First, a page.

December 04, 2013

Mastering ADD -- Part III

In order to further understand ADD, when a friend in our church offered a free NAMI
(National Alliance on Mental Illness) Family-to-Family Education Program, I jumped at the chance. It's a very intense 12 week program, taught by a family member who has lived with a mentally ill family member, has graduated from at least one Family-to-Family Education Program (she had 6 classes under her belt, learning something "new" each time) and extensive training to successfully teach the class. Although the information mostly dealt with the most intensive forms of mental illness (schizophrenia and bipolar disorder), I graduated from the class with a better understanding of medication, and brain biology, communication, and advocacy.

Recently, I watched a show on our second local PBS TV station called "ADD & Mastering It" hosted by comedians
Rick Green and Patrick McKenna, who also were diagnosed with ADD as adults. They listed 36 tips to mastering ADD. See how closely they resemble my own lists above:

1. Acceptance -- Embrace your Diagnosis of ADD.
2. Educate Yourself -- ADD is a neurological disorder, not a character flaw. It is everywhere. It's not about willpower. It's not laziness. It genetic -- it runs in families. ADD may be accompanied by secondary disorders. It looks like anxiety and depression. It's treatable.
3. Understand your flavor -- ADD or ADHD?
4. Bend the world to you.

5. Chunk it up. Start with one thing and break the task into small, manageable bits.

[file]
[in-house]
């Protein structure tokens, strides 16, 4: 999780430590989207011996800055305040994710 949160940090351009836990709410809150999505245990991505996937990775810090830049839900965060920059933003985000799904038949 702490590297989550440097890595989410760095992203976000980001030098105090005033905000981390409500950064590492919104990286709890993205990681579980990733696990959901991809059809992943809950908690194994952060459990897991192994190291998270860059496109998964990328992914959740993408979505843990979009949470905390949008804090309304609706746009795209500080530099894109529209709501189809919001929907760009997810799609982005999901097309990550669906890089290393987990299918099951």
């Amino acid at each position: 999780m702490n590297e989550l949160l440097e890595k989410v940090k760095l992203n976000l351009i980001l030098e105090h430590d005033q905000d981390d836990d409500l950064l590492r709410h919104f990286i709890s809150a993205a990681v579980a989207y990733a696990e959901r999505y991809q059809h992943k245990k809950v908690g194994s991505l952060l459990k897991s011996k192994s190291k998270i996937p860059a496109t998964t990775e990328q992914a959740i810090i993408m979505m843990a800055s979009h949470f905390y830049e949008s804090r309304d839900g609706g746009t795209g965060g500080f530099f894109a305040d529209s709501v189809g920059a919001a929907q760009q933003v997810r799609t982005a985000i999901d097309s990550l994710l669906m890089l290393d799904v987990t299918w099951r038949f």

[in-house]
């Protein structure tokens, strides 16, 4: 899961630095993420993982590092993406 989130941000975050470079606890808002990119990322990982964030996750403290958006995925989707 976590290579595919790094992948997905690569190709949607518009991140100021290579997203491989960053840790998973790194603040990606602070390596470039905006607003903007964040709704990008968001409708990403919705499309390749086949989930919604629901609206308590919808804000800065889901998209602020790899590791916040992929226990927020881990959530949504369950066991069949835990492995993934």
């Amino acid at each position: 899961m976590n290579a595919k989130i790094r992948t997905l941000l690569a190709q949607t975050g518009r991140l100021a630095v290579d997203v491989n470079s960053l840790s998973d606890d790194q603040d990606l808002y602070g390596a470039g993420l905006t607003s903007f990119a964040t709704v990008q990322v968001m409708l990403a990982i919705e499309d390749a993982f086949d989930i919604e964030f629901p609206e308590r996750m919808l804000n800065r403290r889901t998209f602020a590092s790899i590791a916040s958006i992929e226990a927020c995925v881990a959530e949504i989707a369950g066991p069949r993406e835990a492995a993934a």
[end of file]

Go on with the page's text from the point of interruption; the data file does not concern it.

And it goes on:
6. Take action -- start, quit procrastination.
7. Use doorways to help you -- use the door to remind you to take something with you the next morning so leave your backpack or tote bag on the door handle, or use it as a bulletin board (leave a sticky note reminder for yourself), or a starting place to begin cleaning.
8. Make an Entrance.
9. Meditate -- use it as a focal point to refocus yourself on a task at hand. For example, place all your attention on the feel of your feet on the ground.
10. Seize the small opportunities.
11. Sing, Dance, Move.
12. Don't apologize for having ADD.
13. Apologize though when you screw up.
14. Choose the right job. Do something you love.
15. Find the Right Partner. Practice communication. Continue to educate yourself.
16. Simplify.
17. Start small.
18. Exercise.
19. Forgive yourself & others.
20. Make lists.
21. Reframe It.
22. Clarify Your Goals. ADD people live in the now. We have to project goals into the future, then lay the foundation for the steps to get there.
23. Choose Your Distraction. Baroque music or white noise generators are most helpful.
24. It's your Experiment.
25. List Your Strengths, meaning positive traits.
26. Journal.
27. Turn off the TV -- watch 1 hour less and put the time to practical use.
28. Laugh and learn to laugh at yourself.
29. Use only one master calendar. Use different colors for different people's activities.
30. Don't trust feelings of being overwhelmed.
31. Build a TEAM --of professionals (therapist, physician, etc.) and wise, supportive friends.
32. Keep It Together. Where you use it, store it there. O.H.I.O.
33. Get real about time. Figure out how long it takes you to do each step in a task, then allow that much time to complete it. Don't procrastinate.
34. EXPRESS GRATITUDE -- it will make you happier.
35. Create a bigger context.
36. Don't overdo the good things. Build one new habit at a time until you master it. Life is not a sprint, but a marathon.

12 Reasons Why You Should Love Having ADD

"You are not the Brightest of my four sons" by John Shuchart.


  1. I kind-of know what you are going through, our first grandson has ADD, he takes medication now and is doing well in school. He is 10.

    1. Good to hear that Judy! He'll need lots of love and praise support from his grandma as he reaches his teen years!


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